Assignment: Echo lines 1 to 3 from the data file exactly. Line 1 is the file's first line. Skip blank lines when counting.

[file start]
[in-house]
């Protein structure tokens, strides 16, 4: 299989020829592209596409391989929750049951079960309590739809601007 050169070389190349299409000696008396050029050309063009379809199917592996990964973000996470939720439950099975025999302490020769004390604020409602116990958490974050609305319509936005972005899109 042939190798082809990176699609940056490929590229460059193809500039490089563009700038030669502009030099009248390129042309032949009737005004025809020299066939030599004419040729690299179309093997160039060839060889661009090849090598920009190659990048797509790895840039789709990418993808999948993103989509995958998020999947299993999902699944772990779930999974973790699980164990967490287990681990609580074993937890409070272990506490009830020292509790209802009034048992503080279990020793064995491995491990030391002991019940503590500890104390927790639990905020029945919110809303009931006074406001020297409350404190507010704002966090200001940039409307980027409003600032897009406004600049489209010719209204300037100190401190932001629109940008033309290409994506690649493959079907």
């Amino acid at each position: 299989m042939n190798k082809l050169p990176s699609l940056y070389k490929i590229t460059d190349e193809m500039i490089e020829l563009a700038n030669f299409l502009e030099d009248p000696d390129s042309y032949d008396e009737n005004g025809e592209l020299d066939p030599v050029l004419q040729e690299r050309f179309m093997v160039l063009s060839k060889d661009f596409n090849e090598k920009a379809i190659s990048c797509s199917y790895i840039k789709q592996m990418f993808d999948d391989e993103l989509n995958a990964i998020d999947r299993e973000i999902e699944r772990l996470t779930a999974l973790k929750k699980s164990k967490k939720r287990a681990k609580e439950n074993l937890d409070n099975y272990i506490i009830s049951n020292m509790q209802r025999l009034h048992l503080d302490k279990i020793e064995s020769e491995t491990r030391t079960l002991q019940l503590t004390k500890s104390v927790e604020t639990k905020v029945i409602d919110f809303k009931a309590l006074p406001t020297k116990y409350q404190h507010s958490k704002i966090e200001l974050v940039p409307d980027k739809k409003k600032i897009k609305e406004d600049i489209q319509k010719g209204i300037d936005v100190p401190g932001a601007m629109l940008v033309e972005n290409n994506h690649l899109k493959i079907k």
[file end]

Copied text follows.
[in-house]
């Protein structure tokens, strides 16, 4: 299989020829592209596409391989929750049951079960309590739809601007 050169070389190349299409000696008396050029050309063009379809199917592996990964973000996470939720439950099975025999302490020769004390604020409602116990958490974050609305319509936005972005899109 042939190798082809990176699609940056490929590229460059193809500039490089563009700038030669502009030099009248390129042309032949009737005004025809020299066939030599004419040729690299179309093997160039060839060889661009090849090598920009190659990048797509790895840039789709990418993808999948993103989509995958998020999947299993999902699944772990779930999974973790699980164990967490287990681990609580074993937890409070272990506490009830020292509790209802009034048992503080279990020793064995491995491990030391002991019940503590500890104390927790639990905020029945919110809303009931006074406001020297409350404190507010704002966090200001940039409307980027409003600032897009406004600049489209010719209204300037100190401190932001629109940008033309290409994506690649493959079907």
């Amino acid at each position: 299989m042939n190798k082809l050169p990176s699609l940056y070389k490929i590229t460059d190349e193809m500039i490089e020829l563009a700038n030669f299409l502009e030099d009248p000696d390129s042309y032949d008396e009737n005004g025809e592209l020299d066939p030599v050029l004419q040729e690299r050309f179309m093997v160039l063009s060839k060889d661009f596409n090849e090598k920009a379809i190659s990048c797509s199917y790895i840039k789709q592996m990418f993808d999948d391989e993103l989509n995958a990964i998020d999947r299993e973000i999902e699944r772990l996470t779930a999974l973790k929750k699980s164990k967490k939720r287990a681990k609580e439950n074993l937890d409070n099975y272990i506490i009830s049951n020292m509790q209802r025999l009034h048992l503080d302490k279990i020793e064995s020769e491995t491990r030391t079960l002991q019940l503590t004390k500890s104390v927790e604020t639990k905020v029945i409602d919110f809303k009931a309590l006074p406001t020297k116990y409350q404190h507010s958490k704002i966090e200001l974050v940039p409307d980027k739809k409003k600032i897009k609305e406004d600049i489209q319509k010719g209204i300037d936005v100190p401190g932001a601007m629109l940008v033309e972005n290409n994506h690649l899109k493959i079907k």